Face of Robert The Bruce finally revealed ...
For the first time in almost 700 years, Scots will be able to look into the face of Robert the Bruce, King of Scots 1306 '“ 1329, who won Scotland's independence at the battle of Bannockburn in 1314.
A new BBC ALBA documentary, Ceann an Rìgh/The King’s Head, will reveal the face of Robert the Bruce as it follows the work of Britain’s leading expert on craniofacial reconstruction as she uses cutting edge digital technology to create a 3-D portrait of King Robert.
Professor Caroline Wilkinson of Liverpool John Moores University – who was responsible for re-creating the face of Richard III from his skull after his body was discovered buried underneath a car park in Leicester – has used a plaster-cast of Bruce’s skull to base the portrait on. The muscles and tissues of the face are then added to the skull, using her knowledge of anatomy.
Professor Wilkinson said: “The finished head is really a very strong, robust looking male. He’s got a very strong neck, big shoulders, someone who’s used to physical activity. The other thing that’s come out of it is that he’s got quite a strong jawline.
“The muscle attachments on the skull suggest that he had very strong, well-built muscles which means that he was using them a lot and from that period of time we can assume that means he was quite a physical individual either doing heavy manual labour or involved in fighting.”
Bruce has been depicted for centuries in paintings, sculptures and films – without anybody actually knowing what he looked like. The quest to reveal his face was launched by Dr Martin MacGregor, a historian at the University of Glasgow. Martin has been obsessed with Bruce for decades and was inspired by Caroline Wilkinson’s work on other historical figures, including Robert Burns and Mary Queen of Scots.
Scientists and historians have joined forces to create detailed virtual images of what could be the head of Robert the Bruce, reconstructed from the cast of a human skull held by the Hunterian Museum.
The realistic images are the outcome of a collaboration between historians from the University of Glasgow and craniofacial experts from Liverpool John Moores University (LJMU).
One image depicts the subject in his prime, a large and powerful male head that would have been supported by a muscular neck and stocky frame – a match for the super-athletes of today.
Robert Bruce, hero-king of Scots from 1306 until his death in 1329 aged around 55, was no stranger to the battlefield. He waged war to wear down his Scottish opponents and the English regime in Scotland, culminating in the battle of Bannockburn in 1314.
However, another image reveals that strength co-existed with frailty. The skull exhibits likely signs of leprosy, disfiguring the upper jaw and nose.
Historians believe Bruce suffered from an unidentified ailment, possibly leprosy, which laid him low several times during his reign, and probably killed him. In Ulster in 1327, he was said to be so weak that he could only move his tongue.
The project to put a face to the Hunterian skull was led by Dr Martin MacGregor, a senior lecturer in Scottish history at the University of Glasgow. Dr MacGregor was inspired by the discovery of the skeleton of King Richard III of England beneath a car park in Leicester in 2012.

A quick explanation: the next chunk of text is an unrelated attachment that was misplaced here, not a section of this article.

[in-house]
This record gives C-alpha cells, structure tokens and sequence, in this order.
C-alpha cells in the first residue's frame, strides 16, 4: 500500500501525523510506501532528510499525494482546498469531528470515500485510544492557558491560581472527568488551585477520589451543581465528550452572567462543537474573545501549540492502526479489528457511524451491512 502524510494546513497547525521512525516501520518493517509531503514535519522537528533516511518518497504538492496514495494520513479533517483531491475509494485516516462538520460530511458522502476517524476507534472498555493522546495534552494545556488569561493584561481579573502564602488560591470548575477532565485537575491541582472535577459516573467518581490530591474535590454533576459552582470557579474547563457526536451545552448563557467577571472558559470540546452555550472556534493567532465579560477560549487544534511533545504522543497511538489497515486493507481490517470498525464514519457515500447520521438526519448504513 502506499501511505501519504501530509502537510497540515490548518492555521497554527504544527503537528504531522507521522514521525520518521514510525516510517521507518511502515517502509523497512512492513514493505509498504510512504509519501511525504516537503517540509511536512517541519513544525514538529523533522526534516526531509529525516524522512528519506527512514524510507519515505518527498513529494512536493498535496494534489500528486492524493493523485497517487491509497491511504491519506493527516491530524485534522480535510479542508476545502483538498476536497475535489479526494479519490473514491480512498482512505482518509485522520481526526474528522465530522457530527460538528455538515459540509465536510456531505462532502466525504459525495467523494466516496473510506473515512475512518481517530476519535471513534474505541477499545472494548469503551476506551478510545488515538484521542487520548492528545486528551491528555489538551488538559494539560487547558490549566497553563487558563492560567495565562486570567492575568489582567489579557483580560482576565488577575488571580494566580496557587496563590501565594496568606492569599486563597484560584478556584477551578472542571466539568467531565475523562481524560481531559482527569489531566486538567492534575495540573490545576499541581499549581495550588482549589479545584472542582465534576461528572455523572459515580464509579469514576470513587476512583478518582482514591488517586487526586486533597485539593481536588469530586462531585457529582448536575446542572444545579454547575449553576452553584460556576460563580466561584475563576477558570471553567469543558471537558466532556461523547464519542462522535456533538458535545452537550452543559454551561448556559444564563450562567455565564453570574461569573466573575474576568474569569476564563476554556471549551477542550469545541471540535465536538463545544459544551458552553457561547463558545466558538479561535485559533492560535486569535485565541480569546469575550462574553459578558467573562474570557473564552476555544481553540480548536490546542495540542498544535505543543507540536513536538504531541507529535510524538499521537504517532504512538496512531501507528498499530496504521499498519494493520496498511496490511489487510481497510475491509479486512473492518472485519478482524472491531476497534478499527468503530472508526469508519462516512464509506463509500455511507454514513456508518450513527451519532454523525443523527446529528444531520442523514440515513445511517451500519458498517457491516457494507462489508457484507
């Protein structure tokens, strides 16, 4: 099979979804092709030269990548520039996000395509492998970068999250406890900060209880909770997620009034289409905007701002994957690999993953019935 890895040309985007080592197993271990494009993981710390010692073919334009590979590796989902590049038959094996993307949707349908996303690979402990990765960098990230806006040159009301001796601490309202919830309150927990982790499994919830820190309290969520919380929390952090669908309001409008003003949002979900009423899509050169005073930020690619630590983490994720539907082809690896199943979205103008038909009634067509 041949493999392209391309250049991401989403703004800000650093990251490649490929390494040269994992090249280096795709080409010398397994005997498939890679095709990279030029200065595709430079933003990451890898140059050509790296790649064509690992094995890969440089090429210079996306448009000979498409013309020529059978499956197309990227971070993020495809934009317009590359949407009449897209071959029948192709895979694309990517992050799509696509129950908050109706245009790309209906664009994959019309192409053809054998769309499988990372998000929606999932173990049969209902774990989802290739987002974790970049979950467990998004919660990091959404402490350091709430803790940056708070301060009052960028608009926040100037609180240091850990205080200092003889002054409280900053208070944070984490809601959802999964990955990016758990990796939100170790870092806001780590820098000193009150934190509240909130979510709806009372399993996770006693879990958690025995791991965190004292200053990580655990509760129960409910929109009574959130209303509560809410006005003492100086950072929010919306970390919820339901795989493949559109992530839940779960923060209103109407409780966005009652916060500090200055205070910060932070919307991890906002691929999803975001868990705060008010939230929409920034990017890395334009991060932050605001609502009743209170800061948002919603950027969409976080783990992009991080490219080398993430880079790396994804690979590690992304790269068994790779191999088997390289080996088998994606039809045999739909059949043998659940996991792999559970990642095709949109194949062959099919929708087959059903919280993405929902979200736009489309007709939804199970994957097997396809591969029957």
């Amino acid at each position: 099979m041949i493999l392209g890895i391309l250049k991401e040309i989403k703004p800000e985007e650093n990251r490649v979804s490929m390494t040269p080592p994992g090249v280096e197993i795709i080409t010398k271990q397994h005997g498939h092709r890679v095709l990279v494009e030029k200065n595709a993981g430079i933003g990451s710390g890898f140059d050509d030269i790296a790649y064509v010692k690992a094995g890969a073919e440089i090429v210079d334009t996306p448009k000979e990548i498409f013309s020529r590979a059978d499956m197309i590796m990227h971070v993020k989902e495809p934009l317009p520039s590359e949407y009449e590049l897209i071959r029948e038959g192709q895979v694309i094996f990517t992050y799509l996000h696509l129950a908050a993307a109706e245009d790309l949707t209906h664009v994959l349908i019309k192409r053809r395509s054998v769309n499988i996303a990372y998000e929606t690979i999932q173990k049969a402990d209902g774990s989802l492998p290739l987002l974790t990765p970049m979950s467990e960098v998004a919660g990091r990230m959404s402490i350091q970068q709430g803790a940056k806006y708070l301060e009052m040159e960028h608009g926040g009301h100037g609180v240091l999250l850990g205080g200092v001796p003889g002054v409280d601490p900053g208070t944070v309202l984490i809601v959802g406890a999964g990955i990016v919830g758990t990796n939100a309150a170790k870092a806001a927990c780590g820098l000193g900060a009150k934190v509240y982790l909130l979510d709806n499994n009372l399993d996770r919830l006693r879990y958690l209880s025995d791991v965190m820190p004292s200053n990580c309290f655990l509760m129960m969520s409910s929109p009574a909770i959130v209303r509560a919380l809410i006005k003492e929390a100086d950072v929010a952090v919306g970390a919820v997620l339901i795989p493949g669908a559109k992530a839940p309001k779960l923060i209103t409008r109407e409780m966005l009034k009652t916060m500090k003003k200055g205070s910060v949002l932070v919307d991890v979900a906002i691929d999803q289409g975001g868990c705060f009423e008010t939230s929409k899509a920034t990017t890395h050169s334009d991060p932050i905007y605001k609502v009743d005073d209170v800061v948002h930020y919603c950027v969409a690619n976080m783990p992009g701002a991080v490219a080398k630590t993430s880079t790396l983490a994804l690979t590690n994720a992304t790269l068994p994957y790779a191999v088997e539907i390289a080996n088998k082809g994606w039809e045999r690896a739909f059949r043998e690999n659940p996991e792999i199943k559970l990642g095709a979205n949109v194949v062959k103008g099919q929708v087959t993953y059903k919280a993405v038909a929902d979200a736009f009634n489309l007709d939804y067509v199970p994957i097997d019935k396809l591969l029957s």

He said: “I was aware of previous attempts to recreate the face of the skull linked to Robert the Bruce.
“The case of Richard III revealed how far the technology had advanced. I saw an opportunity to apply the technology to the Hunterian skull held here at Glasgow: first to test the credibility of its connection to Bruce, and then to try to add to our knowledge of Scotland’s greatest king.”
Dr MacGregor requested the expertise of Professor Caroline Wilkinson, director of LJMU’s Face Lab and a world-renowned craniofacial identification expert, to carry out the facial reconstruction of Robert the Bruce.
Professor Wilkinson said: “Using the skull cast, we could accurately establish the muscle formation from the positions of the skull bones to determine the shape and structure of the face. But what the reconstruction cannot show is the colour of his eyes, his skin tones and the colour of his hair.
“We produced two versions – one without leprosy and one with a mild representation of leprosy. He may have had leprosy, but if he did it is likely that it did not manifest strongly on his face, as this is not documented.”
No reliable visual depictions of Robert the Bruce were made in his own time, and written records tell us nothing about his appearance. DNA would offer another way to establish hair and eye colour – but there is a problem.
Dr MacGregor said: “The skull was excavated in 1818-19 from a grave in Dunfermline Abbey, mausoleum of Scotland’s medieval monarchs.
“After the excavation the original skeleton and skull were sealed in pitch and reburied, but not before a cast of the head was taken. Several copies of the cast exist, including the one now in The Hunterian, but without the original bone we have no DNA.”
Professor Wilkinson added: “In the absence of any DNA, we relied on statistical evaluation of the probability of certain hair and eye colours, conducted by Dr MacGregor and his team, to determine that Robert the Bruce most likely had brown hair and light brown eyes.”
“This is the most realistic appearance of Robert the Bruce to-date, based on all the skeletal and historical material available.”
Ceann an Rìgh/The King’s Head has been produced by Caledonia TV for BBC ALBA and will be broadcast on Thursday, December 15 at 8.30 – 9.00pm.